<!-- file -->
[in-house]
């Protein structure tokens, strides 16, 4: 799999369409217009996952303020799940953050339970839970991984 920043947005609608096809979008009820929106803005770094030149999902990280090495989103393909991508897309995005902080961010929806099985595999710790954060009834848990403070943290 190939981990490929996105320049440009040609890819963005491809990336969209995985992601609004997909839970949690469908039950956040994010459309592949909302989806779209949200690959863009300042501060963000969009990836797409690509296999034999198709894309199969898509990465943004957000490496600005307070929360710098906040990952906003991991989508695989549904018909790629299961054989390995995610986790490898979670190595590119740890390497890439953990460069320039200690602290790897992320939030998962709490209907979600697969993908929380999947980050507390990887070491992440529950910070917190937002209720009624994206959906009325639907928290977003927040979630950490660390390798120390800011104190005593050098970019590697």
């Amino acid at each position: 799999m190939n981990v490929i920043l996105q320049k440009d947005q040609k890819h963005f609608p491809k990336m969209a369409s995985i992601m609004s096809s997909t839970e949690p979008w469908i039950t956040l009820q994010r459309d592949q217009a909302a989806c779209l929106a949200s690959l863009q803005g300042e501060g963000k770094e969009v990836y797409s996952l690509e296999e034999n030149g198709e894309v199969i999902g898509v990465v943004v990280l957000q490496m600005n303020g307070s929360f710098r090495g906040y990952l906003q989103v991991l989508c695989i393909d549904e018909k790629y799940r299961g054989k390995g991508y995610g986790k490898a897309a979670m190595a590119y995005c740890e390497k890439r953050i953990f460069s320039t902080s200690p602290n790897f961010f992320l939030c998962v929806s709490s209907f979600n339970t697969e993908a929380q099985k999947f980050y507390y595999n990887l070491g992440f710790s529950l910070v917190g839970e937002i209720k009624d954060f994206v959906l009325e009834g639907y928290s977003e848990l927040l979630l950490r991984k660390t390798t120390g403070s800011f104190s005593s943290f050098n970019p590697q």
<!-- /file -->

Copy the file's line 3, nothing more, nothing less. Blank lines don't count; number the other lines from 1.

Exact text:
């Amino acid at each position: 799999m190939n981990v490929i920043l996105q320049k440009d947005q040609k890819h963005f609608p491809k990336m969209a369409s995985i992601m609004s096809s997909t839970e949690p979008w469908i039950t956040l009820q994010r459309d592949q217009a909302a989806c779209l929106a949200s690959l863009q803005g300042e501060g963000k770094e969009v990836y797409s996952l690509e296999e034999n030149g198709e894309v199969i999902g898509v990465v943004v990280l957000q490496m600005n303020g307070s929360f710098r090495g906040y990952l906003q989103v991991l989508c695989i393909d549904e018909k790629y799940r299961g054989k390995g991508y995610g986790k490898a897309a979670m190595a590119y995005c740890e390497k890439r953050i953990f460069s320039t902080s200690p602290n790897f961010f992320l939030c998962v929806s709490s209907f979600n339970t697969e993908a929380q099985k999947f980050y507390y595999n990887l070491g992440f710790s529950l910070v917190g839970e937002i209720k009624d954060f994206v959906l009325e009834g639907y928290s977003e848990l927040l979630l950490r991984k660390t390798t120390g403070s800011f104190s005593s943290f050098n970019p590697q």